THE MAGICIAN’S ELEPHANT – Review by Valerie Kalfrin

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Hope and belief cost nothing, but they give us so much—at the very least, the fuel to make it through one more day when the world has brought us low. The marvelous animated film The Magician’s Elephant understands how we hesitate to embrace them but how vital they are to life.

Now streaming on Netflix, The Magician’s Elephant follows the seemingly impossible quests of Peter (Noah Jupe, A Quiet Place), a 13-year-old boy in a timeless town that forgot how to hope ages ago. The vibrant and diverse city of Baltese literally used to flow with magic, from multicolored waters dancing in the fountain to sprays of tiny golden sparks a person might shoot from their fingers.

Then war came, leaving death, sadness, and thick scoops of stubborn clouds that diffuse any sunlight.

Orphaned as a toddler during the war, Peter now lives with Vilna (Mandy Patinkin, The Good Fight), an old soldier who rescued him. Living in a drab gray apartment on old bread and small fish, Vilna wants to harden Peter so he’ll survive the world’s harshness.

One day in the local marketplace, Peter spots a red tent promising answers to “the most profound and difficult questions,” all for the cost of one coin—his grocery money. He enters the gauzy space with a whopper of a question, a lingering hope. He remembers holding his baby sister after their mother died in childbirth during the war. Is she still alive somewhere?

The fortune teller (Natasia Demetriou) assures him the girl is—and gives him a clue on how to find her: “Follow the elephant.”

That might sound like nonsense … except across town, there’s a magician (Benedict Wong, Doctor Strange in the Multiverse of Madness)who desperately wants to show the sad-eyed audience something wondrous. His skills are a bit off, so instead of producing a bouquet of lilies, he teleports a baby elephant through the ceiling, breaking the legs of a regal woman (Miranda Richardson) not inclined to forgive him.

Nevertheless, news of this extraordinary act spreads, energizing Peter, several townsfolk, the king (Aasif Mandvi, Crush), and Adele (Pixie Davies, Mary Poppins Returns), a young orphan on the city’s outskirts. Adele has lived with the orphanage’s nuns since she was a baby. She shares Peter’s golden-brown eyes and unruly brows and, in a smiling coincidence, had been dreaming of elephants.

Making her feature directing debut, longtime visual effects supervisor Wendy Rogers (Puss in Boots and The Chronicles of Narnia: Prince Caspian) ties together the story’s disparate threads in a thoroughly satisfying way. She’s helped by a script by Martin Hynes (The Go-Getter, Toy Story 4), the emotive animation, and the talented voice cast.

Adapting the book of the same name by award-winning author Kate DiCamillo, Hynes creates a fun adventure without a flesh-and-bone antagonist but understandable obstacles. On a practical level, there’s the king, who lives to be entertained. Played by Mandvi with an enthusiasm reminiscent of Bob Odenkirk’s superfan from Incredibles 2, he says can’t just give the elephant to Peter to find his sister. The boy must win the elephant through a series of improbable tasks.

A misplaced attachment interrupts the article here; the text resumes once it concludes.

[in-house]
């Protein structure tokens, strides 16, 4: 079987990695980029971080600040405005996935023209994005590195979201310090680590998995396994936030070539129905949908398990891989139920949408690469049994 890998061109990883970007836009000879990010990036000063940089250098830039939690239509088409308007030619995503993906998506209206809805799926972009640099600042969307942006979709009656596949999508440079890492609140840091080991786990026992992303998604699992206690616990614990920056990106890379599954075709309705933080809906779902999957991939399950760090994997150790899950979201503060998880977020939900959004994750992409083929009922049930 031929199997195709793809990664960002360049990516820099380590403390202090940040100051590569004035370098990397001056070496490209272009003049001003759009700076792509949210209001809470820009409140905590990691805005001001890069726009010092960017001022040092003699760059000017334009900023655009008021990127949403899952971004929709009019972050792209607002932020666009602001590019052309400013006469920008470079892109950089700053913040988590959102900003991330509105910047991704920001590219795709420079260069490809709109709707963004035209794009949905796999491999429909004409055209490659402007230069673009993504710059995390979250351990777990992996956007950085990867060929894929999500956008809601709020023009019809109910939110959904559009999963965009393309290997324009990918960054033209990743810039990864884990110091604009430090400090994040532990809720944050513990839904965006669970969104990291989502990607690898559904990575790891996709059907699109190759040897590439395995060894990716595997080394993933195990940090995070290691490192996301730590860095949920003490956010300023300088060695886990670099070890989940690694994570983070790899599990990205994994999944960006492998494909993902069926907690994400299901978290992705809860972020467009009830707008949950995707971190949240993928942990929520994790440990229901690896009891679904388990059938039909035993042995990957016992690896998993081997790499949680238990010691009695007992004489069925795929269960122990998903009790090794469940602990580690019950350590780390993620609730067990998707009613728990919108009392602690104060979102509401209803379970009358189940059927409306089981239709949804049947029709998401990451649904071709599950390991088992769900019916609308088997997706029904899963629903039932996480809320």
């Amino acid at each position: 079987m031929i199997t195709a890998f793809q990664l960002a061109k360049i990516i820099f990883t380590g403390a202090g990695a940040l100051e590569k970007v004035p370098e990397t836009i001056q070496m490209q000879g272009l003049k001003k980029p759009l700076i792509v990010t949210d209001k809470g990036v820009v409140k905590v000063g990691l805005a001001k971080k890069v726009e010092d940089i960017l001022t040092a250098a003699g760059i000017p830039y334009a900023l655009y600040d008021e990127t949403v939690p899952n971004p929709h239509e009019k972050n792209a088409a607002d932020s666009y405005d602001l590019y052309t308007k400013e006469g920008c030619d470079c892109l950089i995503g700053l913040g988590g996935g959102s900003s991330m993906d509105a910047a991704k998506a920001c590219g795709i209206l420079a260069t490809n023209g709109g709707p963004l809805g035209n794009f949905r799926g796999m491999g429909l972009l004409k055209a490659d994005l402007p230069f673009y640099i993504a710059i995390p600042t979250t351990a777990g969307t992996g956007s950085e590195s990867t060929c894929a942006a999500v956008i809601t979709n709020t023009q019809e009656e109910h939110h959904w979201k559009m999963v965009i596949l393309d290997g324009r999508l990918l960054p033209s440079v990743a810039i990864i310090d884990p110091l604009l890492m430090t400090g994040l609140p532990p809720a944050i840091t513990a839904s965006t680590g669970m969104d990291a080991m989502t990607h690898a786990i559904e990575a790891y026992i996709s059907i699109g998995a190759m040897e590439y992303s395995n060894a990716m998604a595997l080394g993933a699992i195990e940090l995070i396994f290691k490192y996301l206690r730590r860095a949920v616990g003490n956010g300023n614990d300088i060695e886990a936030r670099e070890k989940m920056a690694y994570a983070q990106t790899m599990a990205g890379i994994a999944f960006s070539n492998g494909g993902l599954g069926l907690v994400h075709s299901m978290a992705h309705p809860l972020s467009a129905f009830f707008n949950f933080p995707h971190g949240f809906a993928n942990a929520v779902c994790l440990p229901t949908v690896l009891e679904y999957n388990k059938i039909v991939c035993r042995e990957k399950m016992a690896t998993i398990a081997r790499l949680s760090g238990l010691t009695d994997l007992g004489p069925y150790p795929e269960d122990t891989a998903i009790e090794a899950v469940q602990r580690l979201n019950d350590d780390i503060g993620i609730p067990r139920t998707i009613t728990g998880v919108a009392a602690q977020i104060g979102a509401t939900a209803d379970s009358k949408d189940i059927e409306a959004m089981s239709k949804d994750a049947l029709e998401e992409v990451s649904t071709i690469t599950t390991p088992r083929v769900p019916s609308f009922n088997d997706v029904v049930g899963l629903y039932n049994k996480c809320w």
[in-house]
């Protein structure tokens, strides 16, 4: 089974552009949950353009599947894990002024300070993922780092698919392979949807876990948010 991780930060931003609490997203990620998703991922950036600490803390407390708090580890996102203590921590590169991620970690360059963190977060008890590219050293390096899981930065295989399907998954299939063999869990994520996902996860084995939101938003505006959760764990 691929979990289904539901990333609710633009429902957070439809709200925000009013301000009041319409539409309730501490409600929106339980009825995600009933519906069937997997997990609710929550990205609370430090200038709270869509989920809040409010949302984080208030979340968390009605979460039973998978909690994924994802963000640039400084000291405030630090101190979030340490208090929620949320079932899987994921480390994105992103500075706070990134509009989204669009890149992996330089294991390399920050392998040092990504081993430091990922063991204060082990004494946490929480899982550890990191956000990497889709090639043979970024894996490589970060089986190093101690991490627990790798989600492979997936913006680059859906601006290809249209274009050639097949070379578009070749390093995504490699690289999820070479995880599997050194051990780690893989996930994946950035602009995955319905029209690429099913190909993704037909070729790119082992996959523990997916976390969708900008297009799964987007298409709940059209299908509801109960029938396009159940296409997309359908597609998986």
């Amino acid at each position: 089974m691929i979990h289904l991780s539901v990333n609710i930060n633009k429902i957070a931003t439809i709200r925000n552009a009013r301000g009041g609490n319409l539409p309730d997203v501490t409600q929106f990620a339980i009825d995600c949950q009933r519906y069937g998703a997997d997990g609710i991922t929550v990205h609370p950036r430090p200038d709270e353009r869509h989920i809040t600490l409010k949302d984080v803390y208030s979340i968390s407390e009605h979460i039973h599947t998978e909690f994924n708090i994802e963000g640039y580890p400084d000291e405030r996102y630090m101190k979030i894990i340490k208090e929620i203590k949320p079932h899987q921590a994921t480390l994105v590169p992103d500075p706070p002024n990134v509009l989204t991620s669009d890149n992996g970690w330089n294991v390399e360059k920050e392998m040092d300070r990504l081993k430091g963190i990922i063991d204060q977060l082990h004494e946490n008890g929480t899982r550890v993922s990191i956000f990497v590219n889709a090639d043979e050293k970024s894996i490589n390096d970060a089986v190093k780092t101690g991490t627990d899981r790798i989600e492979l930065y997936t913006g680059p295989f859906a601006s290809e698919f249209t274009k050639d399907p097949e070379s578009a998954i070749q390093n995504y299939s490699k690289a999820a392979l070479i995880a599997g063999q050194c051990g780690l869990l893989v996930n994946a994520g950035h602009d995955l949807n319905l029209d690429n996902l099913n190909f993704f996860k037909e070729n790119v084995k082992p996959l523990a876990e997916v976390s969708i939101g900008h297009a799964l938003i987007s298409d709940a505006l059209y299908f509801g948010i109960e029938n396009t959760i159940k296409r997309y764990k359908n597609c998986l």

The greater obstacle is how the worn-down townsfolk think Peter will fail before he’s even tried. Even Vilna isn’t cruel at heart, just guided by his own fears and disappointments.

Achieving what seems impossible comes down to some creative thinking, support, and hope—which, in a lovely visual, spreads from one person to the next in wispy, shimmering waves.

Peter, like many of the human characters, is all spindly legs and long arms but with a face and eyes that telegraph empathy. Jupe imbues him with a growing sadness but also an optimistic spark that burns brighter as he meets every challenge.

Helping him are his downstairs neighbors, Leo Matienne (Bryan Tyree Henry, an Oscar nominee for Causeway) and his wife, Gloria (Sian Clifford, His Dark Materials). Gloria hesitates to become attached to Peter, having given up on having children. “How will the world ever change if we do not question it?” her husband asks, leading to a touching moment where Gloria visibly softens watching Peter enjoy her stew.

The elephant has a real-world look about her bumpy skin and twisty trunk, and the animators make her every bit as imposing and noble as her mystical entrance. Yet she’s also a child yearning to get back to her family, and we see not just what an elephant dreams but her point of view, identifying Peter as a friend.

Tying together the story’s inspirational threads is the fortune teller, who also acts as a narrator. Demetriou, perhaps best known as the saucy and salty vampire Nadja on the horror-comedy series What We Do in the Shadows, makes her wise, whimsical, funny, and compassionate.

Belief, she notes at one point, is a great and invisible thing: “It comes over us like sleep. We struggle along the edges, fighting it for reasons we cannot name … until, as with sleep, we lose ourselves … and we are restored.”

By the film’s heartfelt climax, I found myself hoping along with the town of Baltese. The Magician’s Elephant casts a beautiful and emotional spell, proving some things are impossible only until you believe they’re not.

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Valerie Kalfrin

Valerie Kalfrin is an award-winning crime journalist turned freelance film writer whose work appears at, In Their Own League, Script, The Hollywood Reporter, and other outlets. Also a screenwriter and script consultant, she’s passionate about challenging stereotypes about gender and disability. Let’s tell better stories and tell stories better.